Here, ramps are cooked extra-virgin olive oil and tossed with pasta and Parmigiano Reggiano, a wild play on the classic Italian pasta with garlic, pepperoncino and greens.
This dish is also delicious made with pancetta in stead of the olive oil. Dice the pancetta and cooked covered until crisp and the fat is rendered; then proceed as directed.
(The basic method of cleaning and skillet-cooking ramps is useful for all manner of recipes and improvisations.)
1 1/4 -to 1 1/2 pounds fresh ramps
1/4 cup extra-virgin olive oil or half oil and half butter
1/8-1/4 teaspoon crushed dried Italian red pepper (peperoncino) or red pepper flakes
1/2 pound dry pasta, in any shape, such as penne, linguine or orecchiette
Freshly ground pepper
1/2 – 3/4 cup grated Parmigiano Reggiano or Pecorino cheese
To prepare the ramps, trim off the roots with a paring knife and slip off any discolored or dead skin the clings to the bulbs. Wash the ramps in several changes of water and drain well. (As you clean the ramps, stack into loose bundles, so the bulbs and leaves are lined up; this will make them easier to cut). Place on a cutting board and cut off the bulbs; cut the leaves in half crosswise. Reserve both bulbs and leaves. Put a large pot of water on to boil.
In a large nonstick skillet, set over low heat, combine the the ramp bulbs, olive oil and 1/3 cup water; cover and cook until the bulbs are soft about 10 to 15 minutes. Add the peperoncino, and cook, tossing frequently, about 1 minute. With a tablespoon, scoop about 1 tablelspoon of the oil into a small bowl and reserve. Add the ramp greens to the pan along with 1/2 teaspoon salt and about 3 tablespoons water.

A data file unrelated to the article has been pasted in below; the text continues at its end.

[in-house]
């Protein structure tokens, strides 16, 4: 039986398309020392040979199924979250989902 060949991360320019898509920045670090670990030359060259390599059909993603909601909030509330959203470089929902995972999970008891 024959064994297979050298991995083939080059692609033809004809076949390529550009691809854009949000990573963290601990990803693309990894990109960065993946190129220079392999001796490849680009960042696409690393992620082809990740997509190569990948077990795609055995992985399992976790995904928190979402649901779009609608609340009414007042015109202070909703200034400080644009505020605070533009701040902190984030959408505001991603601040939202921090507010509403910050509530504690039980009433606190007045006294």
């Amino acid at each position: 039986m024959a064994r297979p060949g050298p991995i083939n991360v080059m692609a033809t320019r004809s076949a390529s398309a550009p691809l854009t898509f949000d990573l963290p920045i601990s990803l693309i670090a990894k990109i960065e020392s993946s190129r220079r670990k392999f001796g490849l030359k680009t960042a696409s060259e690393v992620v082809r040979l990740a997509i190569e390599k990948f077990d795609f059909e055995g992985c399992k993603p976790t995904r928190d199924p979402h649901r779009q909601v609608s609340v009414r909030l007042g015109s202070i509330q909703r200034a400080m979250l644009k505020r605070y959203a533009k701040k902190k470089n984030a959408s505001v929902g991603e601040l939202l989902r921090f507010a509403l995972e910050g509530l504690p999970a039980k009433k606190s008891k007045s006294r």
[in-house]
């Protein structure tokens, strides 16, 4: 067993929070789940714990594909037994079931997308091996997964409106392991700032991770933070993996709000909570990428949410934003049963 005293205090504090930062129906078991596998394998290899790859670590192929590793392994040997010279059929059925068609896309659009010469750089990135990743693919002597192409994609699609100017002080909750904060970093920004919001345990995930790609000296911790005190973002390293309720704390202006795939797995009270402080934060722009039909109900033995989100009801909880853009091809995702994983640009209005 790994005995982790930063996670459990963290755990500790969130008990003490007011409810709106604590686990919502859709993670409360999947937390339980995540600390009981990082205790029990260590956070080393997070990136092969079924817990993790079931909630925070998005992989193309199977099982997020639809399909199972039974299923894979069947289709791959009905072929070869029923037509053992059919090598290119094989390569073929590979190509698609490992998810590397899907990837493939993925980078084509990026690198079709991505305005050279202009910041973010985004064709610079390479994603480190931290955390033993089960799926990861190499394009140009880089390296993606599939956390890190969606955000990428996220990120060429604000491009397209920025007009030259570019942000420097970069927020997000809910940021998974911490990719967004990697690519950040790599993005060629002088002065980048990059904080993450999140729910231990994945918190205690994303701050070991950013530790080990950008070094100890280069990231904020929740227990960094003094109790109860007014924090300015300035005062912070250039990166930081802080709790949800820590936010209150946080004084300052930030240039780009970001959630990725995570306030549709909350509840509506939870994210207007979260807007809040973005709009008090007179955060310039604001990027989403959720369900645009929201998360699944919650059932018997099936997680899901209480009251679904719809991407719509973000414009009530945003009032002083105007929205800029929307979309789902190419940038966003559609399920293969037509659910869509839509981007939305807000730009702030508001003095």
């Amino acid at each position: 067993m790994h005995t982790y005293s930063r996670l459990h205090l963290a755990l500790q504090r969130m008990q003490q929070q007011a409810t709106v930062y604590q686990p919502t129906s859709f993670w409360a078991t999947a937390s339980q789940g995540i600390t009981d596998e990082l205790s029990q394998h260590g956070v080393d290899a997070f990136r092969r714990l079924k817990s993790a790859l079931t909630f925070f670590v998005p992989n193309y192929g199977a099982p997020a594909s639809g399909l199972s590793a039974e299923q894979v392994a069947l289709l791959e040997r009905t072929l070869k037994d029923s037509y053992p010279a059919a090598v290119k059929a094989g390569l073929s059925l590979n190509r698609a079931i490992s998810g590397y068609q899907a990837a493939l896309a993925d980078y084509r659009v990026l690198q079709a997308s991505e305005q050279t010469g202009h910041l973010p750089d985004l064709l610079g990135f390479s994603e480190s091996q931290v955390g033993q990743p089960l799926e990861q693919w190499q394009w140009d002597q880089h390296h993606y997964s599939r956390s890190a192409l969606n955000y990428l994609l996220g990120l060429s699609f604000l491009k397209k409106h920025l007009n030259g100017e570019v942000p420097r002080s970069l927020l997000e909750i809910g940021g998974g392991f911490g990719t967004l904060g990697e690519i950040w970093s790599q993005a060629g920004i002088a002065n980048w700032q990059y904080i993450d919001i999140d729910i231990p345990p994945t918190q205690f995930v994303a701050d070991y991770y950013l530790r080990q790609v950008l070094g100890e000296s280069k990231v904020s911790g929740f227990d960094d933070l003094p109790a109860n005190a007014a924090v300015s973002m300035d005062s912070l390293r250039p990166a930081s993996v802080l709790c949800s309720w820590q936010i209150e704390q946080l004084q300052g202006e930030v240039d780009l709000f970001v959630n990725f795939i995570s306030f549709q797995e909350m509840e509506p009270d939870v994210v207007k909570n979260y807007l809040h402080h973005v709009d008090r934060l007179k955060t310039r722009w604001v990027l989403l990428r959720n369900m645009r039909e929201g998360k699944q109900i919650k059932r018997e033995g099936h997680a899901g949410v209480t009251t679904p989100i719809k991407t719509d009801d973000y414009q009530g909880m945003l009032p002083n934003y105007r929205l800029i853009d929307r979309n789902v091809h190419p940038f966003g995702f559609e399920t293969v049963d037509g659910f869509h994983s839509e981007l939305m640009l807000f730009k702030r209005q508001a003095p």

Cover and cook over moderately high heat, tossing frequently until the greens are tender and the water has completely evaporated about 5 minutes (if the water evaporates before the greens are cooked, add tablespoon or two more to the pan.) If too much water is left in the pan once the vegetables are cooked through, uncover, increase the heat to high and boil it off, or simply drain it off). Turn the heat to low and cook, stirring occasionally, until the bulbs and greens are meltingly tender and the greens are n o longer stringy. Turn off the heat.
Meanwhile, salt the boiling water well. Add the pasta and cook until tender but still slightly firm to the bite. Using a measuring cup, scoop out about 1/4 cup of the cooking water and reserve. Drain the pasta well.
Pour the reserved cooking water back into the pasta pot. Add the reserved ramp oil, and the cooked ramps and bring to a boil for 30 seconds. Add the drained pasta and toss to coat, seasoning with salt and plenty of freshly ground pepper. Divide the pasta among four warm shallow soup bowls, spooning some of the vegetables over each. Serve at once passing the cheese on the side.
Click here to read more of Sally’s writing about Helvetia (originally published in Saveur).
Related posts: Fasnacht: Wild + Creative Antidote for Winter
With thanks to Laurie Smith for her wonderful photos of ramps in Helvetia.